My article is late. My article is due and so far I have almost two sentences once I type the period for this sentence I’m … writing … now. Ta da! Two sentences down!
You always hear the advice: Write what you know. So, as I pondered about starting my blog post, I realized what I knew best at that moment was procrastination. I know about doing all the short, quick tasks so you can see 10 items marked off your to-do list rather than hunkering down and writing that article and only crossing off half of an item (it usually takes me more than one day/sitting to write an article, depending on what it’s about, there I go again, procrastinating by writing about how long it usually takes me … wait, close up this parenthetical remark and get back to it!). Is procrastination some sort of disorder, or is it really just a matter of time management? Is there a “cure” for procrastination? Does it serve a purpose? Is it a part of the creative brain? Or, are asking these questions just another way to procrastinate?
Though procrastination can be a symptom of a larger problem like obsessive compulsive disorder, or ADHD, for most of us it’s a bad habit. If you haven’t struggled with this issue from time to time you’re one of the lucky few. My usual plan of attack is the “just do it” method, if I can just get started (like I’m doing here now), I hope for the momentum to propel me. In addition to my just-do-it approach, here are a few tactics that have worked for me in the past:
1. Choose an Activity That You Really Want to Do
Find something you do every day that you always make time for. Or, it could be something you enjoy but don’t always find time to enjoy: reading, a walk, or calling a friend you haven’t talked to in a while. Now, set a timer for 30 minutes and start working on your project, right now. At the end of the 30 minutes, reward yourself with your chosen activity. You might even find that the 30 minutes has given you the momentum to continue, but if not, repeat until the project is completed. It’s a bit like my just-do-it approach, but with a carrot at the end, and a time limit that should help get the process moving along.
2. Think about Why You’re Procrastinating
Your reason, or list of reasons, will most likely include things like fear of failure, dread, or maybe you simply want instant gratification and this project isn’t going to give you that. It’s going to take time and thought, and that just isn’t appealing right now. Whatever your reason, this self-realization can help you push through it, and you can move onto rational solutions. The instant gratification you’re seeking only means more work for you later. We all have fears, but we also must realize that that can’t stop us or we’d never get anything done.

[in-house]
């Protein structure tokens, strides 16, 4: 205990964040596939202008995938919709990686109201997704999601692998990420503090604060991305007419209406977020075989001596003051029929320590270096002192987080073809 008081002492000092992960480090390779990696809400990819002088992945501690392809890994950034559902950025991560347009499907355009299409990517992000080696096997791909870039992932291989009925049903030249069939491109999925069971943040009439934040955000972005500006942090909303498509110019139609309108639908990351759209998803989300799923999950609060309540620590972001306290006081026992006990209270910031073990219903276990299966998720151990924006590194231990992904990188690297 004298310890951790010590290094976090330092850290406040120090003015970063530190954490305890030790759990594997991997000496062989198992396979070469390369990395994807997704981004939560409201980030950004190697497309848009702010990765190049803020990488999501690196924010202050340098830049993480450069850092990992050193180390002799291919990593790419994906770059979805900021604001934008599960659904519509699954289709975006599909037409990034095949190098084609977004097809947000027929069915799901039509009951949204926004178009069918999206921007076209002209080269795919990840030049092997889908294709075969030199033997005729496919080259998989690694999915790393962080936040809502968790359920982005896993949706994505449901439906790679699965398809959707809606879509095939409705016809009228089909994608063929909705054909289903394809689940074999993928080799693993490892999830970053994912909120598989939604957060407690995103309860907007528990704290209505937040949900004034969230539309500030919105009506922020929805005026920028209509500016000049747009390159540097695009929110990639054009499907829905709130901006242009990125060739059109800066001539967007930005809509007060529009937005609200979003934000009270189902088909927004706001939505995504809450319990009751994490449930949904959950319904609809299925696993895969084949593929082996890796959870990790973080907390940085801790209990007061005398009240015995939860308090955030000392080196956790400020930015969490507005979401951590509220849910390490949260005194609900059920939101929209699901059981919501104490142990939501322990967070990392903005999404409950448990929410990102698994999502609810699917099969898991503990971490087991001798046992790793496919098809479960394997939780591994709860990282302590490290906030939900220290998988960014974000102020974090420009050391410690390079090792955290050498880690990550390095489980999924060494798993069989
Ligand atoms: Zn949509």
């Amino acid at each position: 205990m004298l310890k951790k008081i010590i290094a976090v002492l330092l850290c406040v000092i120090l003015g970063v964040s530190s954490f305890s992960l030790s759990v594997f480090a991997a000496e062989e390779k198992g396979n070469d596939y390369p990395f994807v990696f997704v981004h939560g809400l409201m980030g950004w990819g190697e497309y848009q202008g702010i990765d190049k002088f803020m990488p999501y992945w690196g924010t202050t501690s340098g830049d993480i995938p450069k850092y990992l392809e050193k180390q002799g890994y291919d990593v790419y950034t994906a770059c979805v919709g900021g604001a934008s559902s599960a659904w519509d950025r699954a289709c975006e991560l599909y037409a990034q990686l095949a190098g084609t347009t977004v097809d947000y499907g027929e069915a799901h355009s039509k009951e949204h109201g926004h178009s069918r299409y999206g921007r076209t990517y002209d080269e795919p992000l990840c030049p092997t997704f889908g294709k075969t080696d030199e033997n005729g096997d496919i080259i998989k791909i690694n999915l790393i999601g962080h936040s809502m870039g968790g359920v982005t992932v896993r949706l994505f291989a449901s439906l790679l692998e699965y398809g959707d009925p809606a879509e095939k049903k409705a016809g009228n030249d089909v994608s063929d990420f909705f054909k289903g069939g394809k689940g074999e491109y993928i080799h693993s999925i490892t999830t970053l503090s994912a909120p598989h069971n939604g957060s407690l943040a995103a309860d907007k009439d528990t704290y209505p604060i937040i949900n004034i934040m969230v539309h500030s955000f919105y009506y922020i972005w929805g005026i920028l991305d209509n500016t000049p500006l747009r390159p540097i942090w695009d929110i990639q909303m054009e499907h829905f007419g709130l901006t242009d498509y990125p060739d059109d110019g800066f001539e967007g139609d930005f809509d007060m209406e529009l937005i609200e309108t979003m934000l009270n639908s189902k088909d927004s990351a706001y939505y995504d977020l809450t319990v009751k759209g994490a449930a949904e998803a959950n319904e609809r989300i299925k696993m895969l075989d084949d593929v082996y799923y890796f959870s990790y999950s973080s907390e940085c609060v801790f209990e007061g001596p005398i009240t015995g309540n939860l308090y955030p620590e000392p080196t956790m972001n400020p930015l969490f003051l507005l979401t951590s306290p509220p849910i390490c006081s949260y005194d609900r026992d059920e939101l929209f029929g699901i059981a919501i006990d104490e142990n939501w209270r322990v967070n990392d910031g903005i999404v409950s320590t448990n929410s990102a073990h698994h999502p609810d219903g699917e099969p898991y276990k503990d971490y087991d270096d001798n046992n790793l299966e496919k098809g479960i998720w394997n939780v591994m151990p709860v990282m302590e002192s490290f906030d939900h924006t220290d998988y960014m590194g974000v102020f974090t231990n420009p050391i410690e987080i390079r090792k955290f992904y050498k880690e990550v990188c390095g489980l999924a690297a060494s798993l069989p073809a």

3. Take Advantage of the Times You Know You’re More Productive
For some of us that is the early morning, for others it could the middle of the night. Recognize your natural patterns and use it to your advantage.
4. Break It down into Smaller Tasks
If the project just seems too large to tackle, making a list of smaller tasks that will add up a larger completed task may work wonders. This article, for example. I would break this down into smaller tasks such as: research related articles, outline flow of ideas and the points I want to cover, write an intro, etc.
5. Make Shorter To-Do Lists
Rather than looking at your master to-do list that includes everything from “make dentist appt.” to “learn to speak Chinese,” each morning make a list of only three items that you will get done that day. Some days you might choose the three easiest/quickest items, other days you might feel more energetic and able to tackle more lengthy or difficult tasks (but still no more than three!). It’s also important to be realistic.
6. Slash Your To-Do List!
Do you really need to do everything on your list? Are you trying to do too much? I find that any idea I have often gets added to my list. While I do need to make that dentist appointment, do I need to look up that URL I saw on a billboard? Or take your list and make smaller lists from it, under categories like: must be done today, someday/maybes, calls, errands, online tasks, etc. Next, utilize No. 5 above and pull three items from your various lists for each day, keeping in mind the must-be-done-today tasks need to be managed (but make sure they truly need to be done TODAY, no sense in creating false anxiety-inducing tasks for yourself). And, since all your errands are already listed together, do two or three that are near each other and kill two birds with one stone.
Encourage but Forgive
Push yourself to reach your potential, think about all the things you hope to accomplish in your lifetime, all the possibilities that lay before you if you can only manage your time well enough to succeed.
Look at your long-term goals and prioritize those tasks that will get you closer to that goal. But, forgive yourself when you do flounder and play an iPhone game instead. It could be that you’re pushing yourself too hard and who says we can’t have our downtime, the time to just be. Not every minute of every day needs to be filled with performing tasks.
While vacationing with family, the niece of a friend of mine put her day’s to-do list on the refrigerator. Her list included (and it says it all):
- eat lunch
- draw a picture